In the Journal: Fighting More than the Virus

Burnout has long been an issue for physicians, nurses, and other health care workers. In 2017, 43.9% of physicians surveyed (2147 of 4893) exhibited at least one symptom of professional burnout,
according to a study whose authors work from Mayo, Stanford, and the AMA.* In “normal” situations, burnout is often brought on by exhaustion, a lack of work-life balance, increased work demands, and changes to the health care system.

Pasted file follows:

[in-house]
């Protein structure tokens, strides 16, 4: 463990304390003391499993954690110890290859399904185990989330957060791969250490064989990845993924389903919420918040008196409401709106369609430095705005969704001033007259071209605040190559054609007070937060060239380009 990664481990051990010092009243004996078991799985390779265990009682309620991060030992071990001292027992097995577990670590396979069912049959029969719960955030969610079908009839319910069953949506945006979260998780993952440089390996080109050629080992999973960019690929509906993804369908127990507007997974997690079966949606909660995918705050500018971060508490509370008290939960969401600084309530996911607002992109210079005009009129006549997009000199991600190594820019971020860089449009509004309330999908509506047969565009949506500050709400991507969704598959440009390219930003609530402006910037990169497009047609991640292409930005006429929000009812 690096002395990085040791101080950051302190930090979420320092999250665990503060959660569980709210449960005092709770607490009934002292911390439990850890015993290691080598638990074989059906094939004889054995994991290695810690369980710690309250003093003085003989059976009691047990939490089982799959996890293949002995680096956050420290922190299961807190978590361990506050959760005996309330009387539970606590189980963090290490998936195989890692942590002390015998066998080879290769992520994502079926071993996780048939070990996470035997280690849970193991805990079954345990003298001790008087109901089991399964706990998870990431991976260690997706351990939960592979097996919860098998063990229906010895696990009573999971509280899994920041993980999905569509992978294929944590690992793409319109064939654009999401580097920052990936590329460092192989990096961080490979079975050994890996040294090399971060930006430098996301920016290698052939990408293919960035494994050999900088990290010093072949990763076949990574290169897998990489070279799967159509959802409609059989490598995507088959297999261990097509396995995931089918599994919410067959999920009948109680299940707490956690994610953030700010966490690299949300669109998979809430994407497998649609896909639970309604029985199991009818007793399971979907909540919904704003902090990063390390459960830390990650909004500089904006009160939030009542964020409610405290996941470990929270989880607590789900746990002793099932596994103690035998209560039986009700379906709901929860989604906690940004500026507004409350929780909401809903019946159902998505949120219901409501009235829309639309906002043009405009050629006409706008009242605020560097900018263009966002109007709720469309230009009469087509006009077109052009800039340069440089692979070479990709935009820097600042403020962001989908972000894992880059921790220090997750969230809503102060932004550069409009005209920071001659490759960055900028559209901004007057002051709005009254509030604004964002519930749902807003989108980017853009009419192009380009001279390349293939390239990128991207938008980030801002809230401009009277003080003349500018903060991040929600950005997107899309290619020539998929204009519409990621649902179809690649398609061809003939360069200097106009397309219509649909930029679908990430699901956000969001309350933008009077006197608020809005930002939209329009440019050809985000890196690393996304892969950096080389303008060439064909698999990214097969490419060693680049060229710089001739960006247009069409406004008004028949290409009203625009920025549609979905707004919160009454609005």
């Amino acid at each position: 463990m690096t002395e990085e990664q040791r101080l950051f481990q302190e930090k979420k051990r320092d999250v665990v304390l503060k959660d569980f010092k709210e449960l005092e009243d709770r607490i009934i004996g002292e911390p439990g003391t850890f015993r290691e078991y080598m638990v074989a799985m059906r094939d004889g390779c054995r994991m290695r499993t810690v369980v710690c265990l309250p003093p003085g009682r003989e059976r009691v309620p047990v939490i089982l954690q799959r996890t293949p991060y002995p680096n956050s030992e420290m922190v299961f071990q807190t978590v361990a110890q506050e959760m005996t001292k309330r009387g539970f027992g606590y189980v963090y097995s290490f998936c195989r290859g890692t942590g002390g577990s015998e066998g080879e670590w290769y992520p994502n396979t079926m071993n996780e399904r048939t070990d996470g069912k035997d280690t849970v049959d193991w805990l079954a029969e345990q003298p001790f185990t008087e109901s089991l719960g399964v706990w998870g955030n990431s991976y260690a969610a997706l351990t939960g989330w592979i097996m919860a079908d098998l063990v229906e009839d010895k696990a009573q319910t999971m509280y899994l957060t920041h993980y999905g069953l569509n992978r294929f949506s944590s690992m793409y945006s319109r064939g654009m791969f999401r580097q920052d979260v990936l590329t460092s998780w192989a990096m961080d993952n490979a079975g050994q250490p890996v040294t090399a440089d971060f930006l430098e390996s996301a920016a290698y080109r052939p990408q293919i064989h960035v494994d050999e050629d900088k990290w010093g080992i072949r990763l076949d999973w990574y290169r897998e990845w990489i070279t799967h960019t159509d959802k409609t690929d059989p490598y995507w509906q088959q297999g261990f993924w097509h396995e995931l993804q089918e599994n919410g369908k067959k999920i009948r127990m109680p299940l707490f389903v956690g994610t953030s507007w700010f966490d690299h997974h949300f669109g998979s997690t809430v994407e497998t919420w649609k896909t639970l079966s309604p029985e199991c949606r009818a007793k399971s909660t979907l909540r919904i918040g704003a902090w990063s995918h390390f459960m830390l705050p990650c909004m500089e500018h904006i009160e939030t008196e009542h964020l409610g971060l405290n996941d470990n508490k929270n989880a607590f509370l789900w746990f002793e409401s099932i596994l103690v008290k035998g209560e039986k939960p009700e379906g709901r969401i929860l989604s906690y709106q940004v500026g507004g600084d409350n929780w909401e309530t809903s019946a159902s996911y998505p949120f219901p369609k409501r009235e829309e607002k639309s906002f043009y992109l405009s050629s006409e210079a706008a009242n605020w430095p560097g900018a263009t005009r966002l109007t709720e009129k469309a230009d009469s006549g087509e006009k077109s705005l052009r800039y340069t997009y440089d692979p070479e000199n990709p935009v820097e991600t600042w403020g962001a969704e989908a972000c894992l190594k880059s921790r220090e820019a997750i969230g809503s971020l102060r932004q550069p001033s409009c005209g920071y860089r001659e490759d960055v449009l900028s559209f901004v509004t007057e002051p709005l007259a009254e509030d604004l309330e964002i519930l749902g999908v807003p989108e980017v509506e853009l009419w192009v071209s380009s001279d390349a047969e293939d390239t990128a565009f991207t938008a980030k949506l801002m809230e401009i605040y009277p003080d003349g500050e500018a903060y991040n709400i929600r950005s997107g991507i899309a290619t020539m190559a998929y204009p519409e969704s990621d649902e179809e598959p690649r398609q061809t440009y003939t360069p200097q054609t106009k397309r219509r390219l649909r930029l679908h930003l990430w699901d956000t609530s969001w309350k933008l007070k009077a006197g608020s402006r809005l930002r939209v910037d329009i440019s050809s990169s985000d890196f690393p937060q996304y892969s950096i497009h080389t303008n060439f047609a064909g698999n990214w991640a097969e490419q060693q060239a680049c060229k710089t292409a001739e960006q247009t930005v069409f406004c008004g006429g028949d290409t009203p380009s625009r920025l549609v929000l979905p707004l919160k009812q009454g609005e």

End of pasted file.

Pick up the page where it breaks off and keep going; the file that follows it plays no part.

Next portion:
But add a long-continuing pandemic to that, and burnout becomes even more likely. For roughly a year now, COVID-19 has amplified the normal triggers and added a variety of new stressors to health care’s already high-demand working environment. “Some say ‘we’re all in the same boat,’” explained Associate

Dean for Faculty Affairs at the UAMS College of Medicine Erick Messias, MD, MPH, Ph.D. “Some correctly say, ‘we’re all in the same storm, but in different boats.’

Continue reading the March issue here.

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